Lemoni Cafe Car Crash Victims Sue, One Was Pregnant With Twins

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This past October 4, ten people were hurt when a Toyota Camry careened onto the sidewalk and plowed through Lemoni Café's unlicensed outdoor seating area on NE Second Avenuein Buena Vista. According to a lawsuit filed November 17, three of the victims are suing the restaurant, as well as 3G Investment Group Inc., which owns the property where Lemoni operates, and Belony Alterma, the driver, for three counts of negligence.

Based on the legal documents, one of the plaintiffs, Erika Vila, was pregnant with twins at the time of the crash. The incident occurred while Vila was having brunch with the two other plaintiffs, Virmari Pettis and Maria Sosa. Though the nature of their injuries isn't stated in the complaint, it indicates Vila was transported to Mount Sinai Hospital for treatment, while Pettis was taken to Jackson Memorial Hospital. Both were later discharged and received care from their own physicians.

See also: Lemoni Cafe Crash: After Ten Injured, Time to outlaw Street Seating Until the Street is Fixed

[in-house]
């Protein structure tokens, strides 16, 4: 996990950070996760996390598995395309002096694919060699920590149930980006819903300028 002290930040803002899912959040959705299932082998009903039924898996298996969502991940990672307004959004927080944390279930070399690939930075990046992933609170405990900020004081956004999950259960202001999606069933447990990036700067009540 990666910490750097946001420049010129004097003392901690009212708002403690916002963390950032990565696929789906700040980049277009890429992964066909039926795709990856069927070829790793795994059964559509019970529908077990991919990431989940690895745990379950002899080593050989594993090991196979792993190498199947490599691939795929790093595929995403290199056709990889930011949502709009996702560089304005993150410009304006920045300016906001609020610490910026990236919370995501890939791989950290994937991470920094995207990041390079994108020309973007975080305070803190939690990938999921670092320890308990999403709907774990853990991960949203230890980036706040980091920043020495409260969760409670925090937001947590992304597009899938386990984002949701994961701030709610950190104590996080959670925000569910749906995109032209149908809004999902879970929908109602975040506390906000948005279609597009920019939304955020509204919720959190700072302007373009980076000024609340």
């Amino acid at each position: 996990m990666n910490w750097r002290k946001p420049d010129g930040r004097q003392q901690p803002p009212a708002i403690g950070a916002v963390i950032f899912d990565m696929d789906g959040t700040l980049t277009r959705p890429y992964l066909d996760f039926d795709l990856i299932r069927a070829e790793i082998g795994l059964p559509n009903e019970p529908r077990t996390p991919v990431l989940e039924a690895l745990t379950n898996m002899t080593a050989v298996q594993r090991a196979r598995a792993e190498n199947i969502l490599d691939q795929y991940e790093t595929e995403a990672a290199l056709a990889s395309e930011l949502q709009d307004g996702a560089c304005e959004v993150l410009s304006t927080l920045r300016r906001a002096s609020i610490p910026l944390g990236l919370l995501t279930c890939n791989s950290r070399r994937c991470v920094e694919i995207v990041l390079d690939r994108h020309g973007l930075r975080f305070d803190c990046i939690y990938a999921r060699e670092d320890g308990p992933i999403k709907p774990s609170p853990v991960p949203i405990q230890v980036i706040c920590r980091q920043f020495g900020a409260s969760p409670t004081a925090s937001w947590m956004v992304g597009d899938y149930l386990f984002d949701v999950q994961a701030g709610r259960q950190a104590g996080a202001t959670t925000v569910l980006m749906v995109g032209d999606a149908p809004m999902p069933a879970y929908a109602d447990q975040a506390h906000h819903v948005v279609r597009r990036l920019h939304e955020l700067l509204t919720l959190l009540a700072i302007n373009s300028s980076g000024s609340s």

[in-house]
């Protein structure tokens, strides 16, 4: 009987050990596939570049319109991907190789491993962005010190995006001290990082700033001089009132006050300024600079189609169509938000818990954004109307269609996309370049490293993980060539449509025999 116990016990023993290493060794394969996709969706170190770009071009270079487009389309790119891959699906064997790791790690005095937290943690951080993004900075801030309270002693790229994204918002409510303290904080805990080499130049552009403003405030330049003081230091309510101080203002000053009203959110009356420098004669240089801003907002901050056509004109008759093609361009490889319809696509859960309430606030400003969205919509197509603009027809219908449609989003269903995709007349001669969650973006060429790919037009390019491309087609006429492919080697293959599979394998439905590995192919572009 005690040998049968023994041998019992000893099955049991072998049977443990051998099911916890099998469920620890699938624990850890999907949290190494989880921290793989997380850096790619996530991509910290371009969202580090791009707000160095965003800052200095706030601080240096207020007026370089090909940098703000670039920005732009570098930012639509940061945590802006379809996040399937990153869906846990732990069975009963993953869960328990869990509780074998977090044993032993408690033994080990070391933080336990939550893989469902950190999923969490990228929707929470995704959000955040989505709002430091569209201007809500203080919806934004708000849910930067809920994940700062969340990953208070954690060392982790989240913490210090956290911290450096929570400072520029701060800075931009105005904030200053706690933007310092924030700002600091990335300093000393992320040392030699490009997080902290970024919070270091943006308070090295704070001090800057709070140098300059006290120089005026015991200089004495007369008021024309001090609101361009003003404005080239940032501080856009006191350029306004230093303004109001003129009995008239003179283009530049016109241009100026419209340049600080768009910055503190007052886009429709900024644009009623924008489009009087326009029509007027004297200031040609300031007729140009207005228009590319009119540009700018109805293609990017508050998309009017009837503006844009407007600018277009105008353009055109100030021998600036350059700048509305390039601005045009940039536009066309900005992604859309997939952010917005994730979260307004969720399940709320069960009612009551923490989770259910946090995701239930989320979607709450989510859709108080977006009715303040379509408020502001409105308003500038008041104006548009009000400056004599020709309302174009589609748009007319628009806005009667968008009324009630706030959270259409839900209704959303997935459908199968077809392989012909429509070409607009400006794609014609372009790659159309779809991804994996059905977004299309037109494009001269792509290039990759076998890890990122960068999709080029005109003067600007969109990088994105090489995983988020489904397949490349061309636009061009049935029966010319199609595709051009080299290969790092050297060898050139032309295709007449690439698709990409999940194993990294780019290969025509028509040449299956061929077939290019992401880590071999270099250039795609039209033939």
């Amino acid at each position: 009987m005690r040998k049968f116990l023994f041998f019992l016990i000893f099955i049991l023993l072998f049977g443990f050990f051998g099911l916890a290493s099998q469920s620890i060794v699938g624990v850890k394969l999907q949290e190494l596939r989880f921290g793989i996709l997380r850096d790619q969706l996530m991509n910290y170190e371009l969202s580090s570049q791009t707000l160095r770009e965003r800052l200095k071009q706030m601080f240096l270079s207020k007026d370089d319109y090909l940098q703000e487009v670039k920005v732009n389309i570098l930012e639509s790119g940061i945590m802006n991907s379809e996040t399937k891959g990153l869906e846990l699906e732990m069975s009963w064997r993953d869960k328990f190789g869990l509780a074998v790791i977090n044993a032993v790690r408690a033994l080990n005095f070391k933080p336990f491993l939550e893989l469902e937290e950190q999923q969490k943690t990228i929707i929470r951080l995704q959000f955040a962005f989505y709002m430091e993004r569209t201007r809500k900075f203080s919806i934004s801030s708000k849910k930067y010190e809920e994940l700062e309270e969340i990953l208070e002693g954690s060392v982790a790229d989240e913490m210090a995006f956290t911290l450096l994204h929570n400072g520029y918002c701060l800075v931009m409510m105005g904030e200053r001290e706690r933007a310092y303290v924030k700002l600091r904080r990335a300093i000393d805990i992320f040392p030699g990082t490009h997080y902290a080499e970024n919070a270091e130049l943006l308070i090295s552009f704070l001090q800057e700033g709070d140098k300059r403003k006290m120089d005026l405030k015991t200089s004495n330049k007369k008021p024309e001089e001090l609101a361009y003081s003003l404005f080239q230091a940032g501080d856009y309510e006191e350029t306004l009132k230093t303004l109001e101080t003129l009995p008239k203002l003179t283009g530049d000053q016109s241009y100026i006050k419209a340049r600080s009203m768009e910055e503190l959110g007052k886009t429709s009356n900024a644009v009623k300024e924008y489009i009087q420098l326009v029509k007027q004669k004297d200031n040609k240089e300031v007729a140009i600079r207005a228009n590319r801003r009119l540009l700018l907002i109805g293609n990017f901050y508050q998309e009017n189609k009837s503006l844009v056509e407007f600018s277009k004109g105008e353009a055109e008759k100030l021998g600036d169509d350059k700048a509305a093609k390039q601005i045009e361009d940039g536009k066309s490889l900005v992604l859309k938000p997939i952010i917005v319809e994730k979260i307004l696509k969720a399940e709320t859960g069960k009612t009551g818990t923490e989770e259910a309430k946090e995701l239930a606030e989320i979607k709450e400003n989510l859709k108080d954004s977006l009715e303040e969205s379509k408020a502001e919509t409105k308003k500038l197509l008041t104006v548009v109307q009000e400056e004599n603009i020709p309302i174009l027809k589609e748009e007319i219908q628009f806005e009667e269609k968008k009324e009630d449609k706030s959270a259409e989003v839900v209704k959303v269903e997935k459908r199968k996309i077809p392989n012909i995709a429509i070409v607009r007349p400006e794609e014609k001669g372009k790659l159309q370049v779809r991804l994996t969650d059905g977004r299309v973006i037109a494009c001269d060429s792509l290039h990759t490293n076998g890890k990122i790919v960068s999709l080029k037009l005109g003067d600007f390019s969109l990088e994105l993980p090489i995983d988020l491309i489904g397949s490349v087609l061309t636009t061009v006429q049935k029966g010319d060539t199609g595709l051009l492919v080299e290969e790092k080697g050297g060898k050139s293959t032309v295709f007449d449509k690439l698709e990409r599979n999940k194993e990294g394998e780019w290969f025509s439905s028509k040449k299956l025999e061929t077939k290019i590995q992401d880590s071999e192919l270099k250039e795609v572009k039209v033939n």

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In the complaint, some of victims' allegations toward Lemoni Café and 3G Investmount Group Inc. are that they "placed a sidewalk café in an area with insufficient width to accommodate the safety of its customers" and "failed to properly obtain a permit to operate a sidewalk café."

Meanwhile, the legal papers show the 71-year-old driver is being sued for his negligent actions such as "driving inattentively" and "plowing into tables and café guests."

According to the lawsuit, the three plaintiffs are seeking financial compensation for the physical, mental, and emotional damages they suffered due to the accident. The damages include medical treatment, lost wages, disfigurement, and mental anguish.

The plaintiffs' lawyer, Howard Kraft Pita of Pita & Del Prado, said he would like to wait until next week to discuss the case. Maria Pelati, the owner of Lemoni Café, could not be reached for comment.

In an earlier report from Local 10 News, the City of Miami's director of public works, Ed Santamaria, said there are numerous requirements for obtaining a permit to offer outdoor seating, and one of them is having a ten-food-wide sidewalk. "In this case, that condition does not exist at that location," he said, "so they would not have been granted a permit."

"This is a home for everybody, and this is what happened outside," Pelati told Local 10. "It is like it happened to me, like one of the members of my family."

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